In our opinion, the key to consistency is setting goals for yourself. Once you plan out your week of cycling and decide how many miles you will cover each day and where you want to be by the end of the week, you’ll feel much more motivated. The reason behind this is simple: you work better when you can envision yourself succeeding. 

    With that said, it’s equally as important to set realistic goals for yourself. You cannot overestimate your potential for a few reasons. 

    First off, overestimating how many miles you can cover on a particular day is the biggest reason why people quit their cycling regime prematurely. Because you are setting high expectations for yourself, failure to meet them will make you feel bad about your progress. Once you start losing faith in your own ability to make progress, you’ll be less motivated to meet your goals. Secondly, if you push yourself too much, you will end up wearing out your muscles to the point of injury. 

    So the trick is to enjoy yourself and push, not shove, your limits. There’s no reason why you can’t enjoy yourself while you push yourself. 

    Planning For Periods Of Rest

    Resting periods are an extension of our point about setting realistic goals for yourself. Whenever you start an exercise that engages muscles more than usual, you essentially tear and rebuild stronger muscles. For your body to be best equipped to do that, setting aside a day to rest is essential. 

    One resting day a week can also serve other purposes. Let’s say you had to do some more work one day, so you didn’t get enough time to finish your scheduled number of miles. You can work those miles out in the resting day that you had assigned for yourself. This way, you will still meet your weekly goals without having to disrupt too much of your routine. 

    Additionally, many people find resting days a great way to set up and commit to their routine. Knowing that you have a day of the week to relax a little can be a great motivator to work hard while you’re at it. So plan out a break. You deserve it!

    Factors That Affect a Good Distance To Cycle

    The reason why it’s hard to put a number on how far can you bike in a day is because several factors need to be accounted for. From the place you bike to the bike you have, the “ideal distance” to cycle changes considerably.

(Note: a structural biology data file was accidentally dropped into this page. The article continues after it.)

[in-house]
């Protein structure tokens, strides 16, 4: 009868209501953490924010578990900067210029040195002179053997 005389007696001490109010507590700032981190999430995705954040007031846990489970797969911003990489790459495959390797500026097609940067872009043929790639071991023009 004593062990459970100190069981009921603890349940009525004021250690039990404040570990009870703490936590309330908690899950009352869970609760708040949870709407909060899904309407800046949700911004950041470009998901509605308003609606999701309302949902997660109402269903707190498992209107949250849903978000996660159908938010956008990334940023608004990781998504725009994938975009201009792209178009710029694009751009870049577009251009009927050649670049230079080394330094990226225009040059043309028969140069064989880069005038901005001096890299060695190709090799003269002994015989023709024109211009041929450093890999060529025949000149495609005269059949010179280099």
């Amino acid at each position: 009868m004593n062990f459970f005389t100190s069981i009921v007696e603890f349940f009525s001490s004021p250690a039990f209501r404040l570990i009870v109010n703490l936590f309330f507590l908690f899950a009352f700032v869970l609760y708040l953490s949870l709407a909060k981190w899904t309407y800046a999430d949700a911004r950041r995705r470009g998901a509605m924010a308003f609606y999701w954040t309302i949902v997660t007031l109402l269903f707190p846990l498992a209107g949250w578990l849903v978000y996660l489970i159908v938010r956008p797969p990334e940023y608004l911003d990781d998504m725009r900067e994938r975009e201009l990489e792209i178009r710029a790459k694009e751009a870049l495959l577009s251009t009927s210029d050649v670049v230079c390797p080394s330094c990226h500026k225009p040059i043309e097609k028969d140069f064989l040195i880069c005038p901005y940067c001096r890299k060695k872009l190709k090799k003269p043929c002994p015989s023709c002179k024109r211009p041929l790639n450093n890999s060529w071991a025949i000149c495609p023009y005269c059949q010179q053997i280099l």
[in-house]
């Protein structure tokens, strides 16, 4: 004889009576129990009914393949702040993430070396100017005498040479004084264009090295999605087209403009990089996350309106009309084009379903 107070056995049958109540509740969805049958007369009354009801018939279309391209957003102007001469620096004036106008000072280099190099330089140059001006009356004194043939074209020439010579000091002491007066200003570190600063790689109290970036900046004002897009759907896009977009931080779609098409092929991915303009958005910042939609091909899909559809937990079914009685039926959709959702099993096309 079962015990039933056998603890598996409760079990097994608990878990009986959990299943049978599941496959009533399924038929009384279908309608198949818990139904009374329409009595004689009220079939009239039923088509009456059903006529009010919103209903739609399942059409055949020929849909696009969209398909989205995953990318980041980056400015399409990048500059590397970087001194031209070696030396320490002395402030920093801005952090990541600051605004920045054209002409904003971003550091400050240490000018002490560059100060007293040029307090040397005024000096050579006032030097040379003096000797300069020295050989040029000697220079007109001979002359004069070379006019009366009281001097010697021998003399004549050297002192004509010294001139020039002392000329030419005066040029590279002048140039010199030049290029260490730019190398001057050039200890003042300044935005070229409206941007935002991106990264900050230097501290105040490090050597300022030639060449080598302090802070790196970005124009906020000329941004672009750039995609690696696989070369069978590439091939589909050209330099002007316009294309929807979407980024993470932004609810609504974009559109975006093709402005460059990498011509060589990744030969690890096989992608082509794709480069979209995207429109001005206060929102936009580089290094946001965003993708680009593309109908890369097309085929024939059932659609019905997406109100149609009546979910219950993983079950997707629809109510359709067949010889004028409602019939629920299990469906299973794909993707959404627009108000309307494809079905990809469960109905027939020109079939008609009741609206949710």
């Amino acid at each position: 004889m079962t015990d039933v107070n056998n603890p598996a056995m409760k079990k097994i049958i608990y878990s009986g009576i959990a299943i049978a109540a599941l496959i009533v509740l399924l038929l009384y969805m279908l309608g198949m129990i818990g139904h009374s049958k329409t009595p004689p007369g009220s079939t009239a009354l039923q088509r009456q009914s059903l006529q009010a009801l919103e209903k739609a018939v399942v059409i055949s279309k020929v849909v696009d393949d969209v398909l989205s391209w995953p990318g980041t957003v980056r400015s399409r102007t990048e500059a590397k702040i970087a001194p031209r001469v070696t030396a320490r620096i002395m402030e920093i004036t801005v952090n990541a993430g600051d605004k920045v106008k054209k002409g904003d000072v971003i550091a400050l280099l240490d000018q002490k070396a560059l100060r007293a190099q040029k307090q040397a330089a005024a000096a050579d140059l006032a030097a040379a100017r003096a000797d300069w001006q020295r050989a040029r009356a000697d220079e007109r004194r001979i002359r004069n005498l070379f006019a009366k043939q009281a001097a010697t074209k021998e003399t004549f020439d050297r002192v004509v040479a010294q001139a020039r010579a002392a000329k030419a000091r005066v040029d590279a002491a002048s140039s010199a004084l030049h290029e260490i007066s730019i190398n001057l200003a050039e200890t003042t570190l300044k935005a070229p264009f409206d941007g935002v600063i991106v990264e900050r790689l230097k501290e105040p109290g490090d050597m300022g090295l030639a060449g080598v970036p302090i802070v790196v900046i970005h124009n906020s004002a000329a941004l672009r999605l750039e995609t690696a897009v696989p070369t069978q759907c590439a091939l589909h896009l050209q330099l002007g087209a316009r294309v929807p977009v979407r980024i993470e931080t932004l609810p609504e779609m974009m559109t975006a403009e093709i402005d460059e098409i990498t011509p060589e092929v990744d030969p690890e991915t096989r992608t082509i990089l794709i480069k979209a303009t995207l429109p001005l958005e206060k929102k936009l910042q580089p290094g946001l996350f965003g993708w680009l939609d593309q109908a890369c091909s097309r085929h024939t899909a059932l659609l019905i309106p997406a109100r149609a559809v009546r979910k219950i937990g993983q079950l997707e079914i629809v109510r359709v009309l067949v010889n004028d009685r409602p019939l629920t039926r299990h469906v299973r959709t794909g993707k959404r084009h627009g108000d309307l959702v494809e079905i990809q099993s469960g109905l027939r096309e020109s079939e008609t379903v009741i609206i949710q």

1. Why Do You Ride a Bicycle? 


    Many people want to get into biking simply because they want to get in more physical activity. While exercise is a general term and can refer to anything from general fitness to heavy workouts, professionals recommend getting in about half an hour of physical activity each day. This is the minimum that you should be doing. If you’re only just starting, 5 miles of biking at an average pace of around 12 miles per hour should be fine. 

    Weight Loss 

    One of the biggest motivators for people to get into cycling is weight loss, and there’s no doubt that an exercise that engages the full body like biking is a great way to do that. You can burn up to 1000 calories in an hour of biking, but of course, that depends on factors like speed, distance, and terrain. As a benchmark, though, someone weighing 185 pounds can burn about 355 calories if they ride for 30 minutes at a speed of 12 miles per hour. 

    Your plan for the week should include about 5 hours of this type of cycling to see effective weight loss. 


    Cycling is also a great way to build up stamina for upcoming races and marathons. Many trainers specifically get into cycling and similar cardio workouts because they engage the entire body. Whether you have a swimming competition or a 400-meter foot race, you can greatly benefit from cycling. 

    While professional cyclers spend 20 to 30 hours a week cycling at high speeds, you probably aren’t looking to compete in the Olympics. For a more casual form of training, we suggest keeping your hours to 7 a week. 


    We might not have the clearest answers to how much you should bike for the other biking purposes, but we do for this one. Bike as much as you want to. If you’re cycling because it’s a pleasant day or because you want to have some fun, there’s no point in worrying about hours, speeds, and distance. The only thing you “have” to do is have fun.  

    2. What Are You Riding? 

    Just like how your motivation affects how much you should be riding, the type of bike you are using also make an impact on your cycling. 


    E-bikes are essentially reducing the workload on you when you move a certain amount of distance. This support can either be in the form of a throttle that carries you along or an assisted pedal that makes the push easier, but overall, the effect is the same: you’re working less. 

    However, you can’t expect yourself to blindly cycle insane distances simply because you are using an E-bike. E-bikes offer support, but they do not give you superpowers. The amount of distance that an E-bike would increase can range from 1.3 miles to 9.2 miles. This depends on the type and function of your E-bike. If you do end up switching to a regular bike, make sure you adjust your distances accordingly. 

    Road Bikes

    Road Bikes also increase the distances you cover for your work but not in the way E-bikes do. With road bikes, it’s the lighter frame and larger tires that let you travel at higher speeds.